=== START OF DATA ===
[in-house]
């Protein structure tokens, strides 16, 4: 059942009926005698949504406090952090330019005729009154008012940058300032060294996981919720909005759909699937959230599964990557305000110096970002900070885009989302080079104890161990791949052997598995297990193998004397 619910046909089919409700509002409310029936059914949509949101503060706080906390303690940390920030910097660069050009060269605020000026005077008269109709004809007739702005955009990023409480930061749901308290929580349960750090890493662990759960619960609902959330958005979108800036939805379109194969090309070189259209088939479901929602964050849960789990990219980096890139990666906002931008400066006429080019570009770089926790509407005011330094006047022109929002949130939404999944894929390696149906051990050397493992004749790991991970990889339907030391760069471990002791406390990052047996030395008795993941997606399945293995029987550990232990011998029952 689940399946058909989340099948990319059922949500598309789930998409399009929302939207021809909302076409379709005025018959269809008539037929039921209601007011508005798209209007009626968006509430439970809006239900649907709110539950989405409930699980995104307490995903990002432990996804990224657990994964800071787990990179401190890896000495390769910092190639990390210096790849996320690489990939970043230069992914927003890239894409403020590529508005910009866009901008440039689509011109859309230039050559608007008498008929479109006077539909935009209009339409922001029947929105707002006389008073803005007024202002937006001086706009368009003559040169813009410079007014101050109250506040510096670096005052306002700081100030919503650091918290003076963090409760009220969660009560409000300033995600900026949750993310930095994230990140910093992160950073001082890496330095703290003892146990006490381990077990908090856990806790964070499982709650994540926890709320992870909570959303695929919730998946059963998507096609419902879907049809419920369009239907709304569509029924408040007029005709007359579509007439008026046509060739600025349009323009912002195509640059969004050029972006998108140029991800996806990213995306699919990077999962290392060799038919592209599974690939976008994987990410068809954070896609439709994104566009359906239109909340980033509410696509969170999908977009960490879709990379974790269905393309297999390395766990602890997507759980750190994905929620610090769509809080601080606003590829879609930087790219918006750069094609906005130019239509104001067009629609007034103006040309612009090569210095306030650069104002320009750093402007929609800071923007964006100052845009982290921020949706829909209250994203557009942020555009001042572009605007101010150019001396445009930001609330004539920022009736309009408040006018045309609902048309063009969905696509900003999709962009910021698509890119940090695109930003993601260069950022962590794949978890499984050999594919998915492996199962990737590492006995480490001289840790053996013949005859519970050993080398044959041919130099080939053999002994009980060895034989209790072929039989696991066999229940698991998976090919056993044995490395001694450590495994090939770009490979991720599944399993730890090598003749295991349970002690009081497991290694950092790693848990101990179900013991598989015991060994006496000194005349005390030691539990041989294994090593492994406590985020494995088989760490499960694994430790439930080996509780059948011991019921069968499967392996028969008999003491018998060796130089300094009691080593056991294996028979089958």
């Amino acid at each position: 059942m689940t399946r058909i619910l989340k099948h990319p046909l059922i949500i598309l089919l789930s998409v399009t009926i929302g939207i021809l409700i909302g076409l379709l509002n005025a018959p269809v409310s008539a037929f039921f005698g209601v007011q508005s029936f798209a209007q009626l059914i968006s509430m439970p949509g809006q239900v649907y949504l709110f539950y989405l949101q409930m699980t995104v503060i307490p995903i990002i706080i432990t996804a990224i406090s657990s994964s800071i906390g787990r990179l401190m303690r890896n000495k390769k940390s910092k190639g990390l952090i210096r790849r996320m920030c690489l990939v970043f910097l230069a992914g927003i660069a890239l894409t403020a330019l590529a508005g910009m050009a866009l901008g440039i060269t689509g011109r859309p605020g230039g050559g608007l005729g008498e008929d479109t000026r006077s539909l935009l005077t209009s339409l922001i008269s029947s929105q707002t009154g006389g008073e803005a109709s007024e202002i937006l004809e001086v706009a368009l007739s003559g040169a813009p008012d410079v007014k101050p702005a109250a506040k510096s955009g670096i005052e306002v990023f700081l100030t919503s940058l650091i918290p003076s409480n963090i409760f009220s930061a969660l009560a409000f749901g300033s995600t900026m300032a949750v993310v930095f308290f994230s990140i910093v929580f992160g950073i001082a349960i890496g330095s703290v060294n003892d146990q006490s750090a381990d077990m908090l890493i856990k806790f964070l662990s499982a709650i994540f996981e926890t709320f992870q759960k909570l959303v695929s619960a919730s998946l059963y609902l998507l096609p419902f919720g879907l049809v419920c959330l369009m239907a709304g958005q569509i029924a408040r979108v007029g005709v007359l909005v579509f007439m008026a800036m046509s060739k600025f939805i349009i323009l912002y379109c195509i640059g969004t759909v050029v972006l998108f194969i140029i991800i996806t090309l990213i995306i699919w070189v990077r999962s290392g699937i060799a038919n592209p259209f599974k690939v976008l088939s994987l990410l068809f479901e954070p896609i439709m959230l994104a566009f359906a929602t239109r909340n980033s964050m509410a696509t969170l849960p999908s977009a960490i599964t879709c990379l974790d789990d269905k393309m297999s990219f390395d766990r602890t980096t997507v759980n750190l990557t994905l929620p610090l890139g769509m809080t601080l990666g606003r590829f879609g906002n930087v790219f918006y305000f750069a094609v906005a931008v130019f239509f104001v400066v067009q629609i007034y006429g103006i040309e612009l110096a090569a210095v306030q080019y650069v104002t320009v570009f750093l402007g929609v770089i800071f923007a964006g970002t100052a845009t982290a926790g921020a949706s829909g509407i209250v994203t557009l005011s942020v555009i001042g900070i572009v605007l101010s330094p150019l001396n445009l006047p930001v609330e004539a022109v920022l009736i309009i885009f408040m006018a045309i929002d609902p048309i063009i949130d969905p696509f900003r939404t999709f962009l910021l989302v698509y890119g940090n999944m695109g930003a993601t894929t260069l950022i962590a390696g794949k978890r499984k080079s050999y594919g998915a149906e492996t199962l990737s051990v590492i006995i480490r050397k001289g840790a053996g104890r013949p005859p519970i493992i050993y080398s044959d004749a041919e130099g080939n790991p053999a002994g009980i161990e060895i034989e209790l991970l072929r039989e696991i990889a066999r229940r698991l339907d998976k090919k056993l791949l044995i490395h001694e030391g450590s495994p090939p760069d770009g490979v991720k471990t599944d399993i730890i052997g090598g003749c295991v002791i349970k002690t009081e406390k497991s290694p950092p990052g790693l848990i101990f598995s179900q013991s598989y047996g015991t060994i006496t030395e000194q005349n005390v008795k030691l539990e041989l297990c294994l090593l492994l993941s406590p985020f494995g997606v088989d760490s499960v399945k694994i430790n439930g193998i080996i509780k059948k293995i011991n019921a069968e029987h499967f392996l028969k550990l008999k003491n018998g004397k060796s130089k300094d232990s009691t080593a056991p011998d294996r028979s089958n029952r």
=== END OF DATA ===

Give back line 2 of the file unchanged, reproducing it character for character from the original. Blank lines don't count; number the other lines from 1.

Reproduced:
């Protein structure tokens, strides 16, 4: 059942009926005698949504406090952090330019005729009154008012940058300032060294996981919720909005759909699937959230599964990557305000110096970002900070885009989302080079104890161990791949052997598995297990193998004397 619910046909089919409700509002409310029936059914949509949101503060706080906390303690940390920030910097660069050009060269605020000026005077008269109709004809007739702005955009990023409480930061749901308290929580349960750090890493662990759960619960609902959330958005979108800036939805379109194969090309070189259209088939479901929602964050849960789990990219980096890139990666906002931008400066006429080019570009770089926790509407005011330094006047022109929002949130939404999944894929390696149906051990050397493992004749790991991970990889339907030391760069471990002791406390990052047996030395008795993941997606399945293995029987550990232990011998029952 689940399946058909989340099948990319059922949500598309789930998409399009929302939207021809909302076409379709005025018959269809008539037929039921209601007011508005798209209007009626968006509430439970809006239900649907709110539950989405409930699980995104307490995903990002432990996804990224657990994964800071787990990179401190890896000495390769910092190639990390210096790849996320690489990939970043230069992914927003890239894409403020590529508005910009866009901008440039689509011109859309230039050559608007008498008929479109006077539909935009209009339409922001029947929105707002006389008073803005007024202002937006001086706009368009003559040169813009410079007014101050109250506040510096670096005052306002700081100030919503650091918290003076963090409760009220969660009560409000300033995600900026949750993310930095994230990140910093992160950073001082890496330095703290003892146990006490381990077990908090856990806790964070499982709650994540926890709320992870909570959303695929919730998946059963998507096609419902879907049809419920369009239907709304569509029924408040007029005709007359579509007439008026046509060739600025349009323009912002195509640059969004050029972006998108140029991800996806990213995306699919990077999962290392060799038919592209599974690939976008994987990410068809954070896609439709994104566009359906239109909340980033509410696509969170999908977009960490879709990379974790269905393309297999390395766990602890997507759980750190994905929620610090769509809080601080606003590829879609930087790219918006750069094609906005130019239509104001067009629609007034103006040309612009090569210095306030650069104002320009750093402007929609800071923007964006100052845009982290921020949706829909209250994203557009942020555009001042572009605007101010150019001396445009930001609330004539920022009736309009408040006018045309609902048309063009969905696509900003999709962009910021698509890119940090695109930003993601260069950022962590794949978890499984050999594919998915492996199962990737590492006995480490001289840790053996013949005859519970050993080398044959041919130099080939053999002994009980060895034989209790072929039989696991066999229940698991998976090919056993044995490395001694450590495994090939770009490979991720599944399993730890090598003749295991349970002690009081497991290694950092790693848990101990179900013991598989015991060994006496000194005349005390030691539990041989294994090593492994406590985020494995088989760490499960694994430790439930080996509780059948011991019921069968499967392996028969008999003491018998060796130089300094009691080593056991294996028979089958």